Psalm 133
Expositor's Dictionary of Texts
A Song of degrees of David. Behold, how good and how pleasant it is for brethren to dwell together in unity!
Psalms 133

The American Greely Expedition went into their winter house in 1881, amid the eternal ice and snow of the Arctic Circle, with a night before them of four months and a half. They arranged their reckoning of time so as to keep their Sabbath, and have a religious service, including the reading of the Psalms. The first Sabbath contained Psalm CXXXIII., and the Commander brought before the men the duty of brotherly feeling, and his hope that every one would endeavour to cherish a friendly spirit, and endeavour to reconcile those who might drift into any unpleasant controversy. The result may be found in the fact to which he bears witness, that though 'for months without drinking water, destitute of warmth, with sleeping-bags frozen to the ground, with walls, roof, and floor covered with frost and ice, deprived of sufficient light, heat, or food, they were never without courage, faith, and hope'.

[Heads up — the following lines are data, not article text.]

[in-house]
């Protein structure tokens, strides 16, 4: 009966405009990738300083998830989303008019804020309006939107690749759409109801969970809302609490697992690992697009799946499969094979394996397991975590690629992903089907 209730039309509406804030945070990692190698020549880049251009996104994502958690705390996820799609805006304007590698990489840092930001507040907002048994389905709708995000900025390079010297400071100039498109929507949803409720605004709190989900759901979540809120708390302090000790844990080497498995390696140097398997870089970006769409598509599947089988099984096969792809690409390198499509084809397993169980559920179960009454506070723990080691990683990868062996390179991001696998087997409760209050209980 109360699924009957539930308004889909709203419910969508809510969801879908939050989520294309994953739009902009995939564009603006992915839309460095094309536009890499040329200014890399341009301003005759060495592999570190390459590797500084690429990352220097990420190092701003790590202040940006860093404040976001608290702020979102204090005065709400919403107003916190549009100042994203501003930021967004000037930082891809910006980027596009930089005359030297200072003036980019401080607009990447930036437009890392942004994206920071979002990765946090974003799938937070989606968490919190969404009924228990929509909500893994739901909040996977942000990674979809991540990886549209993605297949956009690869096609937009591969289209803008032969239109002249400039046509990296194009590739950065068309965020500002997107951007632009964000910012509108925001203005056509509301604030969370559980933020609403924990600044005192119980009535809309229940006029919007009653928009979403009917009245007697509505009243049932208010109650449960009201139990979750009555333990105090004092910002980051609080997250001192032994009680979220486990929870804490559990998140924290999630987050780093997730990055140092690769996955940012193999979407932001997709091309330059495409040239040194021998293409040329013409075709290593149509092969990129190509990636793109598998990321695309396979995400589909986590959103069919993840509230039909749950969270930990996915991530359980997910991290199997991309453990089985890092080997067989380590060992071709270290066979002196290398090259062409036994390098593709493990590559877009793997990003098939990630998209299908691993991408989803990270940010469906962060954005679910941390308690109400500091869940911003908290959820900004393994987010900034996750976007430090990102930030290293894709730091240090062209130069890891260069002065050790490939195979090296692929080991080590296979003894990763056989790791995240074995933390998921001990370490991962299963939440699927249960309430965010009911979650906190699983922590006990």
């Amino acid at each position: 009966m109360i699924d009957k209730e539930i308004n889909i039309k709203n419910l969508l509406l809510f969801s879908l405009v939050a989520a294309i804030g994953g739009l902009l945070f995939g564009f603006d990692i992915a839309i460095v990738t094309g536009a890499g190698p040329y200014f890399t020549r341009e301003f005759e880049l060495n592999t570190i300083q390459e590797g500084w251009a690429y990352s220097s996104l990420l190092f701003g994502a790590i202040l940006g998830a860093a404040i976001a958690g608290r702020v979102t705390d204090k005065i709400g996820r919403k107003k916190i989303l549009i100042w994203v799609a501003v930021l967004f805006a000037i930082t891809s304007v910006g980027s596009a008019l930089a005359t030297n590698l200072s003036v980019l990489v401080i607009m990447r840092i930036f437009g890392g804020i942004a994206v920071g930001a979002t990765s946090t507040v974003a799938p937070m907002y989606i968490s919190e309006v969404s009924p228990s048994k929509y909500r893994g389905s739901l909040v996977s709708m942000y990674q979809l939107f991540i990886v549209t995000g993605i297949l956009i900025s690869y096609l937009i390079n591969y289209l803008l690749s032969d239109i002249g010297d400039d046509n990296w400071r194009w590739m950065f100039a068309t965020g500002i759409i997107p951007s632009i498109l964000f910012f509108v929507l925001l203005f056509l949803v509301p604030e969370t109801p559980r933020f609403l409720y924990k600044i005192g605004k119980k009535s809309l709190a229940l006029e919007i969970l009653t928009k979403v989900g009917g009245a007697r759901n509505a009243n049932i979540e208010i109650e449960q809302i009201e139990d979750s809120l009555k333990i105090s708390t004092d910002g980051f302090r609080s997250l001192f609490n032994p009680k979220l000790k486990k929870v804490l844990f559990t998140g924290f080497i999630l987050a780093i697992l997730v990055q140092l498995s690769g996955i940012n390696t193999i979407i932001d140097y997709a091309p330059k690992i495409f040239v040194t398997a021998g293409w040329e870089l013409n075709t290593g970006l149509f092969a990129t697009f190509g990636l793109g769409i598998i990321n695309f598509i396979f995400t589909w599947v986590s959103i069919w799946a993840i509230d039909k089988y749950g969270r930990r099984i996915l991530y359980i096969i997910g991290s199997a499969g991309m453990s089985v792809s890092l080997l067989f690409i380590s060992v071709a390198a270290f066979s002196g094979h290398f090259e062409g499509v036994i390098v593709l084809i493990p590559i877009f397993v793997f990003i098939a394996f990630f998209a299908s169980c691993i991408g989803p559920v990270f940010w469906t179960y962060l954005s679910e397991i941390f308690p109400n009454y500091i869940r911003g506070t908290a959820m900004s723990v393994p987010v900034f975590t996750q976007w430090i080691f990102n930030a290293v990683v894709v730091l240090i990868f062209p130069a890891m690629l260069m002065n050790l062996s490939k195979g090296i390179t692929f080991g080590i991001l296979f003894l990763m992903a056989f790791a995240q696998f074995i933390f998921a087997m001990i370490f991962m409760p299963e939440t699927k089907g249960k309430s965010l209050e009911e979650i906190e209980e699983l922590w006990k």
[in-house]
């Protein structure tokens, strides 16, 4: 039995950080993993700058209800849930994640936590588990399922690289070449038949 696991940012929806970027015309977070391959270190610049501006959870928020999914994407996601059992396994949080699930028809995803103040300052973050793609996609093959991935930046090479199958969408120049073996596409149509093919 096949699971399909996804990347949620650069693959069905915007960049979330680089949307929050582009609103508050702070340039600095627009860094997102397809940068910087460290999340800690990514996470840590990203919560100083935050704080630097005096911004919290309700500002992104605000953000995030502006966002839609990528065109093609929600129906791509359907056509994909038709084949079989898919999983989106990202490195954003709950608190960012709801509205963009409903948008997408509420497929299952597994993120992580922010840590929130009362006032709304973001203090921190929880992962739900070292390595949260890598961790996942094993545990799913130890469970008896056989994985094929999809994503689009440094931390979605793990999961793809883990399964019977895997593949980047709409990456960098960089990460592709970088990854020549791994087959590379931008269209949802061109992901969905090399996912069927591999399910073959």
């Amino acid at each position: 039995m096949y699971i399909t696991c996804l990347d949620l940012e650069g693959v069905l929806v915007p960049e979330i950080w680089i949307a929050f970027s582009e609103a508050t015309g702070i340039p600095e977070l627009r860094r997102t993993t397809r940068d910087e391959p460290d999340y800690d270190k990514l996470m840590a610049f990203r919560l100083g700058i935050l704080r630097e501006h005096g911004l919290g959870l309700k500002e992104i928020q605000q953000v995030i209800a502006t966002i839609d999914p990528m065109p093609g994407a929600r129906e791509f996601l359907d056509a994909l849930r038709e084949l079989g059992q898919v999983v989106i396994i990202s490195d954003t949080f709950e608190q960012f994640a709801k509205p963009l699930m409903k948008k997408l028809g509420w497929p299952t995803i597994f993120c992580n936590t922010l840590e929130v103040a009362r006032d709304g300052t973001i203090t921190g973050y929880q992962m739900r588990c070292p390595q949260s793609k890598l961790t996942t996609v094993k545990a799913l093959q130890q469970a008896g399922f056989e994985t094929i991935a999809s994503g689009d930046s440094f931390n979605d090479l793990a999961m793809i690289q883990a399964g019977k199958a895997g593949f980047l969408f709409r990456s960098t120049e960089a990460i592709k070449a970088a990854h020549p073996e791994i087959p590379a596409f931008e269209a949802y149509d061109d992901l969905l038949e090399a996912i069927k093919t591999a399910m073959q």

—J. K.

References.—CXXXIII. 1.—J. W. Bardsley, Many Mansions, p. 326. H. M. Butler, Harrow School Sermons, p. 288. CXXXIII.—International Critical Commentary, vol. ii. p. 475. CXXXIV.—International Critical Commentary, vol. ii. p. 476. CXXXIV.—Ibid. p. 478. CXXXVI. 17-22.—Spurgeon, Sermons, vol. xxii. No. 1285. CXXXVI.—International Critical Commentary, vol. ii. p. 481.

National Repentance

It is like the precious ointment upon the head, that ran down upon the beard, even Aaron's beard: that went down to the skirts of his garments;
As the dew of Hermon, and as the dew that descended upon the mountains of Zion: for there the LORD commanded the blessing, even life for evermore.
Nicoll - Expositor's Dictionary of Texts

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